I immediately wrote her back and told her that no this was not normal but it was not uncommon. I suggested therapy for both of them because my own issues with this topic were too painful to do either of them much good. She asked if I was sure and was slightly offended that I didn't have the heart to hear her out on it much. So I told her my personal story that happened pretty much a year ago this December.
I remember that Seattle won. In fact they knocked San Francisco out of the play-offs. To me it was okay, it's just a game. Our side won. It was an incredibly busy time of my life, probably the busiest of the year. I went back to work. I also picked up a small writing gig that would bring in some much needed holiday cash. In other words, I was busy and not in the mood to be bothered.
But I was bothered. I received this awful email from a fan of the other team. Yes, it was someone I knew well, a little too well. Ordinarily I would recognize the opening salvo for what it was, the disappointment of someone whose team lost. I would ignore it, let them vent and delete it and go on.
But maybe because it was "my" team who knocked his out of the play-offs, he was not going to let it go. He needed a victim much as my father needed a victim to blame. It got strange really quickly and awful. The writing gig I was working on was about the crazy teabaggers and Obama Derangement Syndrome. Someone writing a larger piece hired me to put together some words based on one of my blog entries. I was in a fantastic mood. I was thrilled to get some extra money. And I was writing about my favorite subject, crazy people whose prejudices are played like a perfect racist fiddle matching their biases.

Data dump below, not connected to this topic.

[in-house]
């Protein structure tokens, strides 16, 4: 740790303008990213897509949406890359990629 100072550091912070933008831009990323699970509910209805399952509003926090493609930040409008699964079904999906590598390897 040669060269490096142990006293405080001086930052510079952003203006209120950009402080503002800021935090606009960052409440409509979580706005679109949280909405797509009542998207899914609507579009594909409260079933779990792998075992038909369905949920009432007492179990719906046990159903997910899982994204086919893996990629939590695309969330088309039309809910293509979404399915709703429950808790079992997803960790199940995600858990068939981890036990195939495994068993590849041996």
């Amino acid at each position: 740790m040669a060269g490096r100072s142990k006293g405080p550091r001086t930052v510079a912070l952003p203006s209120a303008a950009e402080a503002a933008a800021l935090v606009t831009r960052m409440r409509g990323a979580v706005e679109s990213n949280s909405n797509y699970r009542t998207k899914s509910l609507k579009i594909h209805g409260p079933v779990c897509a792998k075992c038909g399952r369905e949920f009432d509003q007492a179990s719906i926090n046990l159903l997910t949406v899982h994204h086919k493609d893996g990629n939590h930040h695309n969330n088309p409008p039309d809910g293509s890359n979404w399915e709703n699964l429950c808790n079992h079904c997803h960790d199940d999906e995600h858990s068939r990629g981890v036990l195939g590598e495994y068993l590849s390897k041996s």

Then I got the email that set me off. It was about how "my boy" Obama was keeping marijuana from being legal. Keep in mind this was from someone that hasn't gone a day in his adult life without getting high. He kept going on that now that Republicans were in charge, weed was going to be legal nationwide and Obama wouldn't be able to stop it.
Setting aside the fact that this person's grasp of how government actually works was pretty much on a third grade level, and that his comments were revealing his inner racist in a way that was making me extremely unwilling to continue the conversation. He was one of those people who care for nothing but sports and their lack of the basics in a lot of fields is pathetic. Being me, I tried to give him a brief primer on how it wasn't Obama's call. I sent him a short civics class in two paragraphs.